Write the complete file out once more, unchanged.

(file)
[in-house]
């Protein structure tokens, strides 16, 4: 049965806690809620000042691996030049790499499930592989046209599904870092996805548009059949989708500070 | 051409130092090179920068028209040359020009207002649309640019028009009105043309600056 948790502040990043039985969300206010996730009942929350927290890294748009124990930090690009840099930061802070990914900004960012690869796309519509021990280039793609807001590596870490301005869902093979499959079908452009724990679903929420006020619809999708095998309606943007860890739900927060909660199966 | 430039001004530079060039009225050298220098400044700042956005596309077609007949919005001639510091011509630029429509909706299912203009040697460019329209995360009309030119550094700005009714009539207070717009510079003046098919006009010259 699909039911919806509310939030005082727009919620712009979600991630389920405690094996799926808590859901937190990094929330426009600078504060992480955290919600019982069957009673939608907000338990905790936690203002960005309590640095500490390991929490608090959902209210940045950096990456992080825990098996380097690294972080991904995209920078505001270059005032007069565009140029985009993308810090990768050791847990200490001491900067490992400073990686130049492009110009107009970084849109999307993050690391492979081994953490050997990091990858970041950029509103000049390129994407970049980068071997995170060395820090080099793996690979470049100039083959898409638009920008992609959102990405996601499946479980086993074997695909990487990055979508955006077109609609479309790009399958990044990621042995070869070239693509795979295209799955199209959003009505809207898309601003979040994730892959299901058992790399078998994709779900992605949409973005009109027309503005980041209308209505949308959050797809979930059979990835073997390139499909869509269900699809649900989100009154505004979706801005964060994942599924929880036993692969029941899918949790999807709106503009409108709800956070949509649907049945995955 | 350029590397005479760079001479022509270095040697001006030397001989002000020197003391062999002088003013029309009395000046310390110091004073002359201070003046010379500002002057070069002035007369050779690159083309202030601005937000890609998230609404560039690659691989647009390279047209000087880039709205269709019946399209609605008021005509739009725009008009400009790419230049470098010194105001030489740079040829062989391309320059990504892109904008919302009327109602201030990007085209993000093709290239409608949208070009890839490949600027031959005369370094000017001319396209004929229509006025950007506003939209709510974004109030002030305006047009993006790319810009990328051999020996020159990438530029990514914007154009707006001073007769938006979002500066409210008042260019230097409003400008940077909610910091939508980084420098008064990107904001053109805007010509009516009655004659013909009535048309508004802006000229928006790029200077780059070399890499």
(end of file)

[in-house]
């Protein structure tokens, strides 16, 4: 049965806690809620000042691996030049790499499930592989046209599904870092996805548009059949989708500070 | 051409130092090179920068028209040359020009207002649309640019028009009105043309600056 948790502040990043039985969300206010996730009942929350927290890294748009124990930090690009840099930061802070990914900004960012690869796309519509021990280039793609807001590596870490301005869902093979499959079908452009724990679903929420006020619809999708095998309606943007860890739900927060909660199966 | 430039001004530079060039009225050298220098400044700042956005596309077609007949919005001639510091011509630029429509909706299912203009040697460019329209995360009309030119550094700005009714009539207070717009510079003046098919006009010259 699909039911919806509310939030005082727009919620712009979600991630389920405690094996799926808590859901937190990094929330426009600078504060992480955290919600019982069957009673939608907000338990905790936690203002960005309590640095500490390991929490608090959902209210940045950096990456992080825990098996380097690294972080991904995209920078505001270059005032007069565009140029985009993308810090990768050791847990200490001491900067490992400073990686130049492009110009107009970084849109999307993050690391492979081994953490050997990091990858970041950029509103000049390129994407970049980068071997995170060395820090080099793996690979470049100039083959898409638009920008992609959102990405996601499946479980086993074997695909990487990055979508955006077109609609479309790009399958990044990621042995070869070239693509795979295209799955199209959003009505809207898309601003979040994730892959299901058992790399078998994709779900992605949409973005009109027309503005980041209308209505949308959050797809979930059979990835073997390139499909869509269900699809649900989100009154505004979706801005964060994942599924929880036993692969029941899918949790999807709106503009409108709800956070949509649907049945995955 | 350029590397005479760079001479022509270095040697001006030397001989002000020197003391062999002088003013029309009395000046310390110091004073002359201070003046010379500002002057070069002035007369050779690159083309202030601005937000890609998230609404560039690659691989647009390279047209000087880039709205269709019946399209609605008021005509739009725009008009400009790419230049470098010194105001030489740079040829062989391309320059990504892109904008919302009327109602201030990007085209993000093709290239409608949208070009890839490949600027031959005369370094000017001319396209004929229509006025950007506003939209709510974004109030002030305006047009993006790319810009990328051999020996020159990438530029990514914007154009707006001073007769938006979002500066409210008042260019230097409003400008940077909610910091939508980084420098008064990107904001053109805007010509009516009655004659013909009535048309508004802006000229928006790029200077780059070399890499």